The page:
Inspiration

Deep vein thrombosis is a preventable and treatable disease, and yet it affects nearly one million Americans annually, costs the US economy $10 billion per year, and is one of the most common preventable causes of death in hospital, most often due to its risk of developing into a pulmonary embolism. With such drastic and unimproving consequences for a harm that could be mitigated, we felt we needed to do something about this issue and find a way to improve outcomes and treatment for DVT development in hospital.

What it does

Bandwidth is a sensory band designed to be worn by hospitalized patients at risk of developing deep vein thrombosis (DVT). The device detects subtle changes in volume of a limb and localized temperature over time, and relays this information to Bandwidth's app, which will be running on a computer in the hospital unit's nursing station. Upon detecting sensory changes for patient(s) that surpass research-validated thresholds, the Bandwidth app can send a notification to the nurse that the patient may be developing DVT and may require an assessment. This ultimately promises to improve hospitals' ability to catch and address DVT earlier, thereby reducing risks for long-term DVT consequences and pulmonary emboli. Finally, the device also measures movement of the limb throughout the day, and can nofity the nurse of a patient who might be at risk for DVT due to greater inactivity during the day, allowing staff to intervene in the meantime.

How we built it

The hardware end of the sensor band was built using a Raspberry Pi 3, a rotary encoder, a temperature sensor and an accelerometer. These pieces of the puzzle were all wired together in one large circuit. The Raspberry Pi relayed all of the data it received from the sensors, using the code we wrote in python, to a Firebase real time database, where sensor values were stored and updated. We then created an android app, fully created in Android studio in Java. The app retrieved the data from Firebase in real time and displayed for the end user (i.e. a nurse) the data in an organized and simple manner, with all different patients one tap away.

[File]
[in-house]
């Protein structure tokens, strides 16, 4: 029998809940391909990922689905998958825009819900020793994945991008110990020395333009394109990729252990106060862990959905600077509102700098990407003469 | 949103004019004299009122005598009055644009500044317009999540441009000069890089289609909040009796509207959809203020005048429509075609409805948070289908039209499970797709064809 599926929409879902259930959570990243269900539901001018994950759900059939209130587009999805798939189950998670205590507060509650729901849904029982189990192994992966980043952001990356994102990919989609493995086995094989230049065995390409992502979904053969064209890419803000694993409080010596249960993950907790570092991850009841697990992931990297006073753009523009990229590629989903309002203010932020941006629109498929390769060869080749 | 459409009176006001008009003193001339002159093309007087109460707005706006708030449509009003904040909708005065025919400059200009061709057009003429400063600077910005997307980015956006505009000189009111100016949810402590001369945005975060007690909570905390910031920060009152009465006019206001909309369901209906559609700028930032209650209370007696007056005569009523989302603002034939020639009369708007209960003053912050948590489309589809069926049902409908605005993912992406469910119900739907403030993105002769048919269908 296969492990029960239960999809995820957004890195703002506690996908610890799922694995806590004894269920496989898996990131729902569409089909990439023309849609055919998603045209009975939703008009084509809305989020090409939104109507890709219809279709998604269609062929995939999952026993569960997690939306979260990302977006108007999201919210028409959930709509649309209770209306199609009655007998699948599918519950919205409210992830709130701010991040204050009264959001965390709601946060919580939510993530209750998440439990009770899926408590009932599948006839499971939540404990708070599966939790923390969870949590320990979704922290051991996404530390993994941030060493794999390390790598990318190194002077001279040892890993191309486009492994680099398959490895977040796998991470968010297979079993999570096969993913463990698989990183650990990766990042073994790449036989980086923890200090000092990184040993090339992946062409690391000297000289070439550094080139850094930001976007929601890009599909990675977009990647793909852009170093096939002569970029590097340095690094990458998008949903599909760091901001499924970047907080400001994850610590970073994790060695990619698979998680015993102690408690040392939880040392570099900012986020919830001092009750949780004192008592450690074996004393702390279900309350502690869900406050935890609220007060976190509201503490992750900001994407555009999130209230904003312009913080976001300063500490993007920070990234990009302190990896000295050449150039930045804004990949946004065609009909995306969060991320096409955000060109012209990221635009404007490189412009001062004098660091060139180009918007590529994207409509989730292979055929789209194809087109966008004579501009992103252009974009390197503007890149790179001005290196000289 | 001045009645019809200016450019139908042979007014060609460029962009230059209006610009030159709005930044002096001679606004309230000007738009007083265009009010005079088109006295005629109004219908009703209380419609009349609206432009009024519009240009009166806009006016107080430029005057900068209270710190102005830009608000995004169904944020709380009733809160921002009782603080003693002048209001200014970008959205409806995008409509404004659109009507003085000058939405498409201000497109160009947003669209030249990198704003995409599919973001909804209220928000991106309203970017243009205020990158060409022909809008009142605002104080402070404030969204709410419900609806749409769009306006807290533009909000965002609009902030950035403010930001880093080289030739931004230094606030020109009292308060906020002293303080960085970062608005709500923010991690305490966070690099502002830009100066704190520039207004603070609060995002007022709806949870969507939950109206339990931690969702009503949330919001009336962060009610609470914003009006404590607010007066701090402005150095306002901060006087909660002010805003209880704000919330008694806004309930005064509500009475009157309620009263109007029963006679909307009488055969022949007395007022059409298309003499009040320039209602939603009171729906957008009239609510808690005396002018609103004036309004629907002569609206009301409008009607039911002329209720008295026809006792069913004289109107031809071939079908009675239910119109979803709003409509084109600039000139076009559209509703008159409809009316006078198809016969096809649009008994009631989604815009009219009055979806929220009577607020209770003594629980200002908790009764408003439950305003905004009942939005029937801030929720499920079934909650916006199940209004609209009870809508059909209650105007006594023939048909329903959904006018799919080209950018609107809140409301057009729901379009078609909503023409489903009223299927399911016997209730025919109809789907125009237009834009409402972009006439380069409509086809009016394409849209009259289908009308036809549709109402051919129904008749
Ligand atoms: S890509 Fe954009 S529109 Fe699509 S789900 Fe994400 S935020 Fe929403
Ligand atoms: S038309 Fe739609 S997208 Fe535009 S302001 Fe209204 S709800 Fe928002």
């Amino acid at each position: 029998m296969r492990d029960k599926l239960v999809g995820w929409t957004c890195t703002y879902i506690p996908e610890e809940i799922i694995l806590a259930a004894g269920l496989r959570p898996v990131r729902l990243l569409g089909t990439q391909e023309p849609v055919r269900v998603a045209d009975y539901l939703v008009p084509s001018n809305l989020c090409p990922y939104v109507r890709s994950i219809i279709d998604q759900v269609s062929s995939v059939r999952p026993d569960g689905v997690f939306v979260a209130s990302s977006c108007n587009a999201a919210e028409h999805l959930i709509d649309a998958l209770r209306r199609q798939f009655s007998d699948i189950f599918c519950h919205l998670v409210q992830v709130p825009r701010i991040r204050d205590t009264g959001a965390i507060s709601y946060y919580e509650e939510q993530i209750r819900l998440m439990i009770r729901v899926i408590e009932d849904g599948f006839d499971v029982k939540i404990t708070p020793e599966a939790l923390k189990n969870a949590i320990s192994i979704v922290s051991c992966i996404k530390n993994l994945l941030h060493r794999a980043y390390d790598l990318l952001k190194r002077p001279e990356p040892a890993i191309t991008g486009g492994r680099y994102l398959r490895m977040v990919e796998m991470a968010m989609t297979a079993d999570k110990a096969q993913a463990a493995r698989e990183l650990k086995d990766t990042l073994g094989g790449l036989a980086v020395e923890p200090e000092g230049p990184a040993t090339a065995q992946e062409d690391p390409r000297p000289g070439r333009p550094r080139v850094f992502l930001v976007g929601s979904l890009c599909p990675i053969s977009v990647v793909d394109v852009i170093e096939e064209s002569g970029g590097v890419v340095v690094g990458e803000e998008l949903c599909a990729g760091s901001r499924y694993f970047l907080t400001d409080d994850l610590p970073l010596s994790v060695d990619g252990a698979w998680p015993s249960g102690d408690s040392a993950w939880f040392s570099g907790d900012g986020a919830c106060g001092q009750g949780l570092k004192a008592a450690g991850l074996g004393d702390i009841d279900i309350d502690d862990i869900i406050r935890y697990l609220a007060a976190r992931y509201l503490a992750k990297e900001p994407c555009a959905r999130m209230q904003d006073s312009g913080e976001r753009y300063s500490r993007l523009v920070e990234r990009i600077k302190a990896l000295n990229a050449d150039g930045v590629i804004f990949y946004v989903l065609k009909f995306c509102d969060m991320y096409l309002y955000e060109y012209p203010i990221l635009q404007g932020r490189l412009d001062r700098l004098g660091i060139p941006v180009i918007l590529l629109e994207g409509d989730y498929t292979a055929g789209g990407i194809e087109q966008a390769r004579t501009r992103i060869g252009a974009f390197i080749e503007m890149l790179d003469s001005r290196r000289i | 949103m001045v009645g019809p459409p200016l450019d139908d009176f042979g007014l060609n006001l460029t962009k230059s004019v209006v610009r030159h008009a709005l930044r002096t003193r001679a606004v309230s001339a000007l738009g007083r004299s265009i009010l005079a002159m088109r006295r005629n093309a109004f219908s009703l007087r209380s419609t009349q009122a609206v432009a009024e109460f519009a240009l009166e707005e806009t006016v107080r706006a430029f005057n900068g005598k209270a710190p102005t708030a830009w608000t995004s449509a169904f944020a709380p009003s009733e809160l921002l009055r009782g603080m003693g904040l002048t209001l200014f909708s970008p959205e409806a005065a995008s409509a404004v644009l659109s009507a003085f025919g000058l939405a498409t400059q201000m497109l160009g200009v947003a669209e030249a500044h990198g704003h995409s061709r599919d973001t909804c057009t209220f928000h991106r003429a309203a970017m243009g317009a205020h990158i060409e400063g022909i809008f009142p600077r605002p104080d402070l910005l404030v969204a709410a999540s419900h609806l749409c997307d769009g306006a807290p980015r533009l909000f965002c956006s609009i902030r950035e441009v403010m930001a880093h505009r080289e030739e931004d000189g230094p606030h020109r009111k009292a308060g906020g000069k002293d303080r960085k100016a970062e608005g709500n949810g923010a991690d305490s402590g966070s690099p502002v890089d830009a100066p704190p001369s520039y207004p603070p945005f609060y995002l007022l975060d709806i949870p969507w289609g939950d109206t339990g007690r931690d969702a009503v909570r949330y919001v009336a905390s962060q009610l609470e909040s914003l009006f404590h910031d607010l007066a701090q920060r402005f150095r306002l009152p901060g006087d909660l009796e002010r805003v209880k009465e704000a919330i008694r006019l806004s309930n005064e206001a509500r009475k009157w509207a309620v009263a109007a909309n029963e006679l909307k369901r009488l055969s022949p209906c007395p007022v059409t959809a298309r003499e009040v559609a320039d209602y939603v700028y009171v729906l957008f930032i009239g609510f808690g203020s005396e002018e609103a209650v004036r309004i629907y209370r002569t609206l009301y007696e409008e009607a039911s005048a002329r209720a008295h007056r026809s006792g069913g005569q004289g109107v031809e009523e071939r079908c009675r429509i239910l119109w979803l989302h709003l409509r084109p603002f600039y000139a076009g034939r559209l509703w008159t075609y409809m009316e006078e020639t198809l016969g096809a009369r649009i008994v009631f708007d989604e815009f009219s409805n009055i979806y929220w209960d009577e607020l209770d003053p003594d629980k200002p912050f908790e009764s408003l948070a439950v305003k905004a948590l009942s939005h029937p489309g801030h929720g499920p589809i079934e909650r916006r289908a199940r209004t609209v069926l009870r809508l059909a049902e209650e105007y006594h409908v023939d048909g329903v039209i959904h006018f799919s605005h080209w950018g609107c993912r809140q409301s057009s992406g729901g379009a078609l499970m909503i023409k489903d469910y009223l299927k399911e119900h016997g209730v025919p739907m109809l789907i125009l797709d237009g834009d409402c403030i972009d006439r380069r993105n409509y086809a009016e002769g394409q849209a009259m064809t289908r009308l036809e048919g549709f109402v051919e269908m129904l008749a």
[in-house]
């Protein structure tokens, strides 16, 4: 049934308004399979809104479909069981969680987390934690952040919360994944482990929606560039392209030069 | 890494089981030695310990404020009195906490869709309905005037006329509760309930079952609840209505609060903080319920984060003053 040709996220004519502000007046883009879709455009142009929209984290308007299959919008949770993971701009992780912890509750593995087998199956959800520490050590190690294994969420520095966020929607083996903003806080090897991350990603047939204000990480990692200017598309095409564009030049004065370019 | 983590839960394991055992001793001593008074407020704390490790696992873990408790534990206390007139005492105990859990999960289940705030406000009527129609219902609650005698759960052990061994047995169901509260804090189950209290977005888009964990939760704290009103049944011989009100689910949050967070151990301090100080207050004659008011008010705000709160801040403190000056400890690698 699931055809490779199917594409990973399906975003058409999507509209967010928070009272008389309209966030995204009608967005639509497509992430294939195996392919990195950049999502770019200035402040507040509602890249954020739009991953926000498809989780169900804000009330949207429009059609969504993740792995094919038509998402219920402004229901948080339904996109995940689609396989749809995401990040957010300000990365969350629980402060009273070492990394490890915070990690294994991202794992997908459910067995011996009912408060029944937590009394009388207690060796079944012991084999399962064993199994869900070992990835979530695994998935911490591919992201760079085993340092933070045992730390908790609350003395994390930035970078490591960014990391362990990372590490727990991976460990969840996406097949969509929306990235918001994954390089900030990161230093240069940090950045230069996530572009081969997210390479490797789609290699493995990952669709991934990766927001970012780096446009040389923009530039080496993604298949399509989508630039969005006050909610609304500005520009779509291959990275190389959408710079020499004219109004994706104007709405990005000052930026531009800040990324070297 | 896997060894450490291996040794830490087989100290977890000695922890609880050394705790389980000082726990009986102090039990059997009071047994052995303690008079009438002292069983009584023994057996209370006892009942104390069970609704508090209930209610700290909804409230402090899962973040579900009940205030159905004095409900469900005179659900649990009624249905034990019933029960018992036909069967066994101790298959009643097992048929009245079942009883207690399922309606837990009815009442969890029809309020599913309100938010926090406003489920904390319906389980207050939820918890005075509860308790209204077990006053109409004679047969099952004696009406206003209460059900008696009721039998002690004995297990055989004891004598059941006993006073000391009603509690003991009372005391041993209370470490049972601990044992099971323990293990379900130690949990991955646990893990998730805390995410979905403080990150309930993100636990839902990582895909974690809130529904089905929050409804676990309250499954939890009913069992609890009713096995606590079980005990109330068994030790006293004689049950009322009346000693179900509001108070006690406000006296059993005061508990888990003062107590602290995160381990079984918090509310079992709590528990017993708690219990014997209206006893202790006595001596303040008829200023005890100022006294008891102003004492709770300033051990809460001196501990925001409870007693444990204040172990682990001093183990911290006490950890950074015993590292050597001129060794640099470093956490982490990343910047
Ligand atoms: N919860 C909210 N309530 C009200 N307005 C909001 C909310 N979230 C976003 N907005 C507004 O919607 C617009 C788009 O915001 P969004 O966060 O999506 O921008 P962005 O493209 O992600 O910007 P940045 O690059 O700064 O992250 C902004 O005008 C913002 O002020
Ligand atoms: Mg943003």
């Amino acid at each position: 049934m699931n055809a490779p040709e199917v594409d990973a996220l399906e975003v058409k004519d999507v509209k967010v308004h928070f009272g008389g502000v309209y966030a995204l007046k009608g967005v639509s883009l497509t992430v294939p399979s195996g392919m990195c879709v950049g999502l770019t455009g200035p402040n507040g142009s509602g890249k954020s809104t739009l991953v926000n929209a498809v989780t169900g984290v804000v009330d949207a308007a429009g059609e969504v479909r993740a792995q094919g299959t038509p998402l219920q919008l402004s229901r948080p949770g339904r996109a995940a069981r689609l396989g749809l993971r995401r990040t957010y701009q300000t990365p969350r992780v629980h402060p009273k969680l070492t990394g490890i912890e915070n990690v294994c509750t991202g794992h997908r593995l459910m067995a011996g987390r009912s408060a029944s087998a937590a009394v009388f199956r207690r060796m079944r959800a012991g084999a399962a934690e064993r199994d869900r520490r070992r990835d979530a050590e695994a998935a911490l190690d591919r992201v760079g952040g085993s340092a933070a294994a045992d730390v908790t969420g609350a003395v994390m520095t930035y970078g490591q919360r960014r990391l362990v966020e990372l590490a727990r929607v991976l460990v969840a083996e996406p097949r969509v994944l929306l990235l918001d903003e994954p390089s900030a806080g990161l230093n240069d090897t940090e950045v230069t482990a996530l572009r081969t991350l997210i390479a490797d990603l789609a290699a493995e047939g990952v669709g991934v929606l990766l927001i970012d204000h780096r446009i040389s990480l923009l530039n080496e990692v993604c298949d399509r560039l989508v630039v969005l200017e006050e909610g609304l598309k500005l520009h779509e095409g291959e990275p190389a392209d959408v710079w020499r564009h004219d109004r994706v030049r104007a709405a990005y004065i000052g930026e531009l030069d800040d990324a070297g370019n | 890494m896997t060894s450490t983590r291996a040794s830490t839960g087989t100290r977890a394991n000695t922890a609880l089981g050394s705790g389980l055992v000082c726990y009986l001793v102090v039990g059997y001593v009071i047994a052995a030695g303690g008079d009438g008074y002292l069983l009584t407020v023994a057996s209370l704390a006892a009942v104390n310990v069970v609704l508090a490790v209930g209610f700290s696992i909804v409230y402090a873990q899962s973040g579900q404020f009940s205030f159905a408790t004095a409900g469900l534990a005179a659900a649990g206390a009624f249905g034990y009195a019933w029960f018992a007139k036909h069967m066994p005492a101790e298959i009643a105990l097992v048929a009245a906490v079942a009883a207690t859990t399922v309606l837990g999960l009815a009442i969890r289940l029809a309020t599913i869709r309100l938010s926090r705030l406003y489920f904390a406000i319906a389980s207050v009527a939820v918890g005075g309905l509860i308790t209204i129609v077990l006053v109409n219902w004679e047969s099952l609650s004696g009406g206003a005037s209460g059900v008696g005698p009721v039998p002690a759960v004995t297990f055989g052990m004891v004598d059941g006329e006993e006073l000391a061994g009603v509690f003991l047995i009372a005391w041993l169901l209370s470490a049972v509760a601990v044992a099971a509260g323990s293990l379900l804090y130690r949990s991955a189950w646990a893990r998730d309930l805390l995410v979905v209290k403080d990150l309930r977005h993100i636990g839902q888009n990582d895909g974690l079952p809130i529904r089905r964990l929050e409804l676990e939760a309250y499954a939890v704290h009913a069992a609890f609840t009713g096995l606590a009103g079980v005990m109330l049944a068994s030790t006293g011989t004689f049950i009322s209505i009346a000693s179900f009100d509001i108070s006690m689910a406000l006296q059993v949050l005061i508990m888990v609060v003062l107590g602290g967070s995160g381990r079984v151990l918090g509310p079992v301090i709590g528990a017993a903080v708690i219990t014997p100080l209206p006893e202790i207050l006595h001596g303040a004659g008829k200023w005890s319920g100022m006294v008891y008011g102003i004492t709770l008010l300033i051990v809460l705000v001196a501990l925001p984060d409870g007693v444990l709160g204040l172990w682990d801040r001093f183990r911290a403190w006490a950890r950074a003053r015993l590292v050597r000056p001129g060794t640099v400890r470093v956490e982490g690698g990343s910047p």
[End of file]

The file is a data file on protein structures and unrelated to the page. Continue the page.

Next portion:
Challenges we ran into

Among a few roadblocks, the largest one was definitely transferring data from the sensors and the Raspberry Pi to the Android app. After many attempts with all sorts of Bluetooth code, hard-wiring the phone to the Raspberry Pi, and a brief stint with Wifi Direct, Google's cloud services came in handy. We utilized Google's Firebase real time database for the storage and transfer of sensor data of the band to then be retrieved by the request of the android app.

Accomplishments that we're proud of

We are proud to have prototyped a technology that incorporates both hardware and software components in such a short amount of time, and to have developed something that has the potential of addressing such a prevalent medical issue. Creating a sensory band with a Raspberry Pi 3, a rotary encoder, a temperature sensor, an accelerometer, a Firebase database, and a fully functioning android app with real-time user updates was quite the feat. Overcoming the technological obstacles for DVT is what we are proud of.

What we learned

We learned through this project of the value and promise that lies in identifying and strategically tackling the gaps in medical care. As well, we learned many new aspects of hardware development, databases and app development.

What's next for Bandwidth

We would like to develop this technology for use in-hospital, to have a real, and positive impact on the quality of life and quality of care that patients will experience. We also see other applications for this technology in research on subtle sensory changes in asymptomatic DVT, as well as in acting as an inexpensive option for monitoring progression of edema or hydrocephalus.

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